|Kley was the inspiration for
His color work is in 1, 3 & 8
and in the InkSpot in 12
|He's also in
I really like Heinrich Kley's art. What little reference I can find on him is an introduction to a 1968 Borden book titled The Drawings of Heinrich Kley. This is part of their Master Draughtsman Series and not to be confused with the Dover book of the same title. The introduction is by Donald Weeks and what follows is copyright by him and Borden Publishing Company.
I promise not to do this very often (using someone else's words here), but getting a new catalog out and recovering from pneumonia have sapped some of my will to write. Seeing as how I would just be paraphrasing much of Mr. Weeks words, I thought I'd do it right and let him speak for himself. Graphic presentation by yours truly.
The answer to "what is art?" is a very personal one. Paintings and artists fall into many categories and, as people, no two are alike. Yet the main function of any artist, in any art form, is to communicate. And when it comes, artistically, to the technical form of graphic art, the artist is at his best as a draftsman. The greater the draftsman, the more the artist can suggest with the least number of pen strokes. He knows beforehand where each line will touch the paper and why. Each line and dot will convey large areas of figure or scene, and the true artist/draftsman can relate his imagination to the viewer. Add to this one other quality the rare attribute of satirical humor and you have one of the greatest draftsman of this century: Heinrich Kley.
Heinrich Kley was first introduced to the American audience by the then new Coronet Magazine in three consecutive issues in 1937. A few of his satirical line drawings were reproduced. In its introduction to Kley, Coronet said that he had "died in a mad house a few years back." In 1937 Kley still had eight years to live, and he had never been in a mental institution.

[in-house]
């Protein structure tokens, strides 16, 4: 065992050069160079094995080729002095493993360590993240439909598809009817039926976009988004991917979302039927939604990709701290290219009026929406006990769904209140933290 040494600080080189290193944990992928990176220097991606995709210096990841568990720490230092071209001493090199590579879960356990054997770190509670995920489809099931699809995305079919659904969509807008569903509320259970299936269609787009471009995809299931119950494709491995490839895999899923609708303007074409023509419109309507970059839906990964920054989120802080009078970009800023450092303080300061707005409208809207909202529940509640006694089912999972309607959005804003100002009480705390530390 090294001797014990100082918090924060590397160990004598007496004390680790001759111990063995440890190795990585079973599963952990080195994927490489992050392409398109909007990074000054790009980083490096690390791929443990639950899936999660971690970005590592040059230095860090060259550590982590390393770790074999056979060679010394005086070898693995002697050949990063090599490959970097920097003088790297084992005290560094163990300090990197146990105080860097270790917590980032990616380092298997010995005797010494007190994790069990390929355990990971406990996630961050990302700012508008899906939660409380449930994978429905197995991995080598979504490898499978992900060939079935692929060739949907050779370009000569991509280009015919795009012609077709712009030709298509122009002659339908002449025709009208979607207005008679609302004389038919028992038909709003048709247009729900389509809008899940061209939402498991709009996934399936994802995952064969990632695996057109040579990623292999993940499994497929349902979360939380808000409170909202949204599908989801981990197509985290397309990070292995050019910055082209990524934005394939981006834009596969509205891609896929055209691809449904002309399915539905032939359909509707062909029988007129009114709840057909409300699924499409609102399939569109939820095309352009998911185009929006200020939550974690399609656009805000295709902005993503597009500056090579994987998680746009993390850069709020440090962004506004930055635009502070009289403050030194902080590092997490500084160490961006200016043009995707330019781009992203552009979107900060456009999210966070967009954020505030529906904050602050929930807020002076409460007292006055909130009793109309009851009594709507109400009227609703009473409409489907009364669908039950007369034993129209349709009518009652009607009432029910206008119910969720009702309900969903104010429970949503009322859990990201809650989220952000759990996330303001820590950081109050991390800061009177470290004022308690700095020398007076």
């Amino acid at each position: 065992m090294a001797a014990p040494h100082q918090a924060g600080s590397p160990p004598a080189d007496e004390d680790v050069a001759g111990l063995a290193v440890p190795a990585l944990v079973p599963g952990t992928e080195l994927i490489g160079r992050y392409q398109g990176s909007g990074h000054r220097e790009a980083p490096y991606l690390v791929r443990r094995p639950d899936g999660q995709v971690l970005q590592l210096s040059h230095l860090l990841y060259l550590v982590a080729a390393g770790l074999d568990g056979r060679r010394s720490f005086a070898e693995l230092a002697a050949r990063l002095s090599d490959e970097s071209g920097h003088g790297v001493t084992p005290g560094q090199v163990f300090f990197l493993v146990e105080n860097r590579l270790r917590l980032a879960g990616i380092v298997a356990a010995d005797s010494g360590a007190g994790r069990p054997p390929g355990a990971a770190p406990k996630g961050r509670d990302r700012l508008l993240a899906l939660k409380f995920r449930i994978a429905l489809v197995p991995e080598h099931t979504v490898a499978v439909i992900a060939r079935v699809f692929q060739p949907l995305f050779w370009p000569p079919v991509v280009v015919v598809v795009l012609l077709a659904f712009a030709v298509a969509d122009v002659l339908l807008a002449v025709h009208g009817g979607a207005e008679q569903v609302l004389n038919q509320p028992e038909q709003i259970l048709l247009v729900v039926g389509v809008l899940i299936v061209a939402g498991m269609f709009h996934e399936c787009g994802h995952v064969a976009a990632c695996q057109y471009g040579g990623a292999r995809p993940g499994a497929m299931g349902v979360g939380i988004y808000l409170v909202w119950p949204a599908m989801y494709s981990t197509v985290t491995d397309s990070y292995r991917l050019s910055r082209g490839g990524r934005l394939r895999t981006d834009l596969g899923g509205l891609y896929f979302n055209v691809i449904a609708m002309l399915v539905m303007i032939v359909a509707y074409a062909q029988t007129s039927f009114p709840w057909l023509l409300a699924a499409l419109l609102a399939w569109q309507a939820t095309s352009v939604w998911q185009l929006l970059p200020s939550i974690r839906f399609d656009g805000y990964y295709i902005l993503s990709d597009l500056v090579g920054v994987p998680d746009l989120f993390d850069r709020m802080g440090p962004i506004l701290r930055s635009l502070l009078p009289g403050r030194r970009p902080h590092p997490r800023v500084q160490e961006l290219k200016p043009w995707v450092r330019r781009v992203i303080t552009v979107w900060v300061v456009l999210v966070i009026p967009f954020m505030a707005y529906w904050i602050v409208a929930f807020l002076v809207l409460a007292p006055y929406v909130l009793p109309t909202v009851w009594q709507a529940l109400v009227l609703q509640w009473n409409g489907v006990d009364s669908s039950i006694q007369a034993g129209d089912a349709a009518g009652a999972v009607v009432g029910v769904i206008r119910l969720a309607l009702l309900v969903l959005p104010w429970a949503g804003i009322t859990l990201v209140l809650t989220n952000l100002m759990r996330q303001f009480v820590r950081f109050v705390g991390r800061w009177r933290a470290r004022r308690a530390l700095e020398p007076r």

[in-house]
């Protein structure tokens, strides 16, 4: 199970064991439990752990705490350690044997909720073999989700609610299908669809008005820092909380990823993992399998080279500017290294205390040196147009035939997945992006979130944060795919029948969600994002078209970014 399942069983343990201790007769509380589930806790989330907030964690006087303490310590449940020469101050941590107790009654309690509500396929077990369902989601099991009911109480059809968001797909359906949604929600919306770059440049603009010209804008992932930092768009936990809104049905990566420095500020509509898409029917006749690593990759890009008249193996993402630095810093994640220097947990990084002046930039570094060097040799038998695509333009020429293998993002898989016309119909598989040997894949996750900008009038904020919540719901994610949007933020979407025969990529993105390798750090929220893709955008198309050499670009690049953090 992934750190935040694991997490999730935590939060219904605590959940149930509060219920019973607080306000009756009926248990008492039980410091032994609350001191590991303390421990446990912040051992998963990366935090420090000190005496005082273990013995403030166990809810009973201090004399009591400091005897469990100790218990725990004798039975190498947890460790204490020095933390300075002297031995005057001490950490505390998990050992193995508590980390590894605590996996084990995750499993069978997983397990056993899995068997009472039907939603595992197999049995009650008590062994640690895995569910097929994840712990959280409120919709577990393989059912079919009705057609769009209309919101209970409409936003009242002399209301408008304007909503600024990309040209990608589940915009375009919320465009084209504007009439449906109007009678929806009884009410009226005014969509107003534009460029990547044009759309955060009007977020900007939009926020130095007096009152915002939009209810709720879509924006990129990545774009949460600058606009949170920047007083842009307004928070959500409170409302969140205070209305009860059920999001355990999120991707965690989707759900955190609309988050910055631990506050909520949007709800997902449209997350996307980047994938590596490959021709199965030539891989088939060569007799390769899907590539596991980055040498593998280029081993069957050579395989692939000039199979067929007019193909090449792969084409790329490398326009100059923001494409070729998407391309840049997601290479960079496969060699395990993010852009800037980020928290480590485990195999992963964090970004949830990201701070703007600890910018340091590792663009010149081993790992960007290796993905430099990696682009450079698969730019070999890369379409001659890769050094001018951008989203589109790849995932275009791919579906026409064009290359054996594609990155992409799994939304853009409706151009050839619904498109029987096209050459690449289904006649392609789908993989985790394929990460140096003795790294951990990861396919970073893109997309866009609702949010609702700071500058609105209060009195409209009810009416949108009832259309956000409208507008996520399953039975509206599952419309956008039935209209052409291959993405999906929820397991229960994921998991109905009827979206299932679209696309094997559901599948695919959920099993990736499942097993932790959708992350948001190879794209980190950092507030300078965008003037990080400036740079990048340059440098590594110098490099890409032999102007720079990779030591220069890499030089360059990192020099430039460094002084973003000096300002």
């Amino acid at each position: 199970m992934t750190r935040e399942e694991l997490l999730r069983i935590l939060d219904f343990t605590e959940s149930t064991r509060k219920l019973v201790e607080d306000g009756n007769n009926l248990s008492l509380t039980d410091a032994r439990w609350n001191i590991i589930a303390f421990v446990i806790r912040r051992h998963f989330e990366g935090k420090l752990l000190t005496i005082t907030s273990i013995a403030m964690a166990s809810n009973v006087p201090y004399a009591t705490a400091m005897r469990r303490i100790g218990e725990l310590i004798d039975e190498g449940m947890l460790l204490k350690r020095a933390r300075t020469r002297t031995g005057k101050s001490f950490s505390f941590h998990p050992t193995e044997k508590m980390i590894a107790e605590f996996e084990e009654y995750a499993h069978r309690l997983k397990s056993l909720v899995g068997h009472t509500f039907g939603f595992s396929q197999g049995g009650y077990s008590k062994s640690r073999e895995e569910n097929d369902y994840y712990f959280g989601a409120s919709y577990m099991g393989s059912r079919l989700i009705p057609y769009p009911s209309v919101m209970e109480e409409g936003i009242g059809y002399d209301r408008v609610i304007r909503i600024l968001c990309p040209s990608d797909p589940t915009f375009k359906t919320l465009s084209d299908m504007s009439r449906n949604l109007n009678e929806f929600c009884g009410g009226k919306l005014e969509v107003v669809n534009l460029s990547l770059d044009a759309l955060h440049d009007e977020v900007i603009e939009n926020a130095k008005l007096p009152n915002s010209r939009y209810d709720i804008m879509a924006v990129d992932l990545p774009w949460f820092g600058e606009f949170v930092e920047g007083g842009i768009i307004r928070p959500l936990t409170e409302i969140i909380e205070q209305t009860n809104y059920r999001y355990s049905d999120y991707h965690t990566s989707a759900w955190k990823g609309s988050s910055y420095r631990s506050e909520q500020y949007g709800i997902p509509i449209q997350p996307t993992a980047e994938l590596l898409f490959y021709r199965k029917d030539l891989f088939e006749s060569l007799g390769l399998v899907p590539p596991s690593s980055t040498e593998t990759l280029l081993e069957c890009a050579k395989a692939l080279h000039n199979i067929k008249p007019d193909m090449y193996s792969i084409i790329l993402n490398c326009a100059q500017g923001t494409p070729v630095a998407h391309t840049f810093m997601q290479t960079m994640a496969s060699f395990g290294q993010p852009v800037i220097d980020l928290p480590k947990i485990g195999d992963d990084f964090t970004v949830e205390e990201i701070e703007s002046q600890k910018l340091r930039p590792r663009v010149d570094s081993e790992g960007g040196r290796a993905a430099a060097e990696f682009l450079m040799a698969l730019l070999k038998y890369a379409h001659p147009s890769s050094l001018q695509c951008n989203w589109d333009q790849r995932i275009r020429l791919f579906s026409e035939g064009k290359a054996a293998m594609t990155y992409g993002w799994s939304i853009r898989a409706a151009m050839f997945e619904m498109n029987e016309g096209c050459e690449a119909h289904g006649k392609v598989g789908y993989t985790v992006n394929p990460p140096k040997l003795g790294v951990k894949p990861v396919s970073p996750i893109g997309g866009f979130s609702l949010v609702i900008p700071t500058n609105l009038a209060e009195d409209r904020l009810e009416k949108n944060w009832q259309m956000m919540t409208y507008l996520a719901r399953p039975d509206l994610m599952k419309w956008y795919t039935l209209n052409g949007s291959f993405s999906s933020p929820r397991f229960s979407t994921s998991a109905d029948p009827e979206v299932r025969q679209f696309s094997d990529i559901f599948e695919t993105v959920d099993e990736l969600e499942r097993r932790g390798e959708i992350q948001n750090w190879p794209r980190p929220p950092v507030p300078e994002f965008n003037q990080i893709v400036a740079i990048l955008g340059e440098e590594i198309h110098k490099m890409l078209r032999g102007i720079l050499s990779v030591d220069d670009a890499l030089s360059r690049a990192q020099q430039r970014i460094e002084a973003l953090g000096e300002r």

Kley was born April 15, 1863, at Karlsruhe, Germany, and there
studied art at the Karlsruhe Akademy under Ferdinand Keller for
five years beginning in 1880, then continuing under C. Frithjof
Smith in Munich. He did his first small illustration work in Karlsruhe,
turning to painting, doing landscapes, interiors, portraits and
still life subjects. Between 1888 and 1894 he sent paintings to
exhibitions at the Munich Glasspalace and Sezession. During the
same time he created two murals, "Einweihung des roemischen
Merkuraltares" and "Spazierfahrt Kaiser Wilhelms I,"
for the main hall of the Reichspostgebaeude in Baden Baden.
With the turn of the century, Kley changed his material and approach to art subjects using the matter of modern industrial life. The very special appeal this held for him can be seen in his work of that period. Blast furnaces, tunnel construction, ship docks, huge construction scaffolds and machine filled factory interiors took shape in his oils, water colors and drawings. And each picture showed the most careful observation of all the technical detail. Perhaps the best known of that period of Kley's works is "Tiegelstahlguss bei Krupp". He did architectural paintings of building exteriors in Old Munich, Nuremberg, Bruchsal, Dresden, the harbor of Kiel, Paris, Ostende, and the picturesque island of Helgoland in the North Sea. In 1903 he contributed a painting, "Darstellung des Heidelberger 'Sommertagzuges'," for part of the decoration of the new Town Hall in Karlsruhe. In 1908 he moved to Munich, and at the same time he began to limit himself almost entirely to pen line drawing. Those capricious drawings with their sarcastic content were published mostly in Simplicissimus and Jugend and brought Kley immediate fame.
Book illustration began for him in 1886 with a single page (204" x 6" and folded) illustrated album, "Jubilaeum der Universitaet" Heidelberg. Drawn when he was 23, it is reminiscent of Beardsley in its scope at an early age. This book shows a single historic procession passing through Heidelberg, from "Gruendung der Universitaet durch Kurfuerst Ruprecht I" in 1386 to "Wiederherstellung fer Universitaet durch Karl Friedrich von Baden" in 1803. And at that age the illustration shows the beginning of the mastery of drawing animals. Besides collections of his periodical art,"Die Reiseschatten", "Vergils Aeneis Hetaerenbriefe", Der "Herr der Luefte" and "Streifzuege eines Kreuzvergnuegten" are books carrying his illustrations, showing the verve and masterful line technique in portraying fact and fantasy.